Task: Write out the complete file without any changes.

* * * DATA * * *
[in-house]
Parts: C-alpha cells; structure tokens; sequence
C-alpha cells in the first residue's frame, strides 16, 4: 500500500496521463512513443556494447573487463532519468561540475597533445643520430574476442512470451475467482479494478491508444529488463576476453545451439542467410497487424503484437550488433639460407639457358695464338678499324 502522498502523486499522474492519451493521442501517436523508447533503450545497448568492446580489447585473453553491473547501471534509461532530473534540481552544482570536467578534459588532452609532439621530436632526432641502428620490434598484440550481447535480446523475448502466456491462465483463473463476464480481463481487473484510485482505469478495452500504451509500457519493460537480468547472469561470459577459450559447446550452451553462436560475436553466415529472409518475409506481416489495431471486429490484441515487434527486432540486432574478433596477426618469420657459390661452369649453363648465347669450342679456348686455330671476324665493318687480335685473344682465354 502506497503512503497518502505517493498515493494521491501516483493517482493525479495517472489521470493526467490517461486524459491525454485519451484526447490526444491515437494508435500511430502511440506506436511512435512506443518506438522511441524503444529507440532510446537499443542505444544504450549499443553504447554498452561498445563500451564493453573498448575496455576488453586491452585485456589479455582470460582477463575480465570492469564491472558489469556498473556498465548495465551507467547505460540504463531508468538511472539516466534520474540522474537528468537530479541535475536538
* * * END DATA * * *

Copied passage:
[in-house]
Parts: C-alpha cells; structure tokens; sequence
C-alpha cells in the first residue's frame, strides 16, 4: 500500500496521463512513443556494447573487463532519468561540475597533445643520430574476442512470451475467482479494478491508444529488463576476453545451439542467410497487424503484437550488433639460407639457358695464338678499324 502522498502523486499522474492519451493521442501517436523508447533503450545497448568492446580489447585473453553491473547501471534509461532530473534540481552544482570536467578534459588532452609532439621530436632526432641502428620490434598484440550481447535480446523475448502466456491462465483463473463476464480481463481487473484510485482505469478495452500504451509500457519493460537480468547472469561470459577459450559447446550452451553462436560475436553466415529472409518475409506481416489495431471486429490484441515487434527486432540486432574478433596477426618469420657459390661452369649453363648465347669450342679456348686455330671476324665493318687480335685473344682465354 502506497503512503497518502505517493498515493494521491501516483493517482493525479495517472489521470493526467490517461486524459491525454485519451484526447490526444491515437494508435500511430502511440506506436511512435512506443518506438522511441524503444529507440532510446537499443542505444544504450549499443553504447554498452561498445563500451564493453573498448575496455576488453586491452585485456589479455582470460582477463575480465570492469564491472558489469556498473556498465548495465551507467547505460540504463531508468538511472539516466534520474540522474537528468537530479541535475536538